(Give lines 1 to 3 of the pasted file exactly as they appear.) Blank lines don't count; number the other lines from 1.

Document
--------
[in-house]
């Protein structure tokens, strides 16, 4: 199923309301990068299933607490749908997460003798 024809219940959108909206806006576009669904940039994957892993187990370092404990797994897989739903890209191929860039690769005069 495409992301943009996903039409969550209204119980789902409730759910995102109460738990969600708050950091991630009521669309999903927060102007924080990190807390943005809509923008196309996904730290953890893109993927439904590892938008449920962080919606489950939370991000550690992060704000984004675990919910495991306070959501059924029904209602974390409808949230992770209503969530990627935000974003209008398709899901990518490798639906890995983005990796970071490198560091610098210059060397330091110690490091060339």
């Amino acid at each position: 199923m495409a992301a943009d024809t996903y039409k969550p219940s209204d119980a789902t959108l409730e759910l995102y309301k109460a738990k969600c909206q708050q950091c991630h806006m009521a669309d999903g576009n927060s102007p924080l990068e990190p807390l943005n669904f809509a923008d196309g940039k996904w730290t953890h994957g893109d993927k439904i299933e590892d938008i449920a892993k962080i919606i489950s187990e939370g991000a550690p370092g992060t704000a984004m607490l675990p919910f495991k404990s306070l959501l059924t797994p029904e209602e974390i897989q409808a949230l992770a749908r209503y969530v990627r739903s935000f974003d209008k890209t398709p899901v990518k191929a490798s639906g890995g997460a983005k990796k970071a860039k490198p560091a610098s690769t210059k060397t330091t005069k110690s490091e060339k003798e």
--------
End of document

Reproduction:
[in-house]
């Protein structure tokens, strides 16, 4: 199923309301990068299933607490749908997460003798 024809219940959108909206806006576009669904940039994957892993187990370092404990797994897989739903890209191929860039690769005069 495409992301943009996903039409969550209204119980789902409730759910995102109460738990969600708050950091991630009521669309999903927060102007924080990190807390943005809509923008196309996904730290953890893109993927439904590892938008449920962080919606489950939370991000550690992060704000984004675990919910495991306070959501059924029904209602974390409808949230992770209503969530990627935000974003209008398709899901990518490798639906890995983005990796970071490198560091610098210059060397330091110690490091060339």
């Amino acid at each position: 199923m495409a992301a943009d024809t996903y039409k969550p219940s209204d119980a789902t959108l409730e759910l995102y309301k109460a738990k969600c909206q708050q950091c991630h806006m009521a669309d999903g576009n927060s102007p924080l990068e990190p807390l943005n669904f809509a923008d196309g940039k996904w730290t953890h994957g893109d993927k439904i299933e590892d938008i449920a892993k962080i919606i489950s187990e939370g991000a550690p370092g992060t704000a984004m607490l675990p919910f495991k404990s306070l959501l059924t797994p029904e209602e974390i897989q409808a949230l992770a749908r209503y969530v990627r739903s935000f974003d209008k890209t398709p899901v990518k191929a490798s639906g890995g997460a983005k990796k970071a860039k490198p560091a610098s690769t210059k060397t330091t005069k110690s490091e060339k003798e």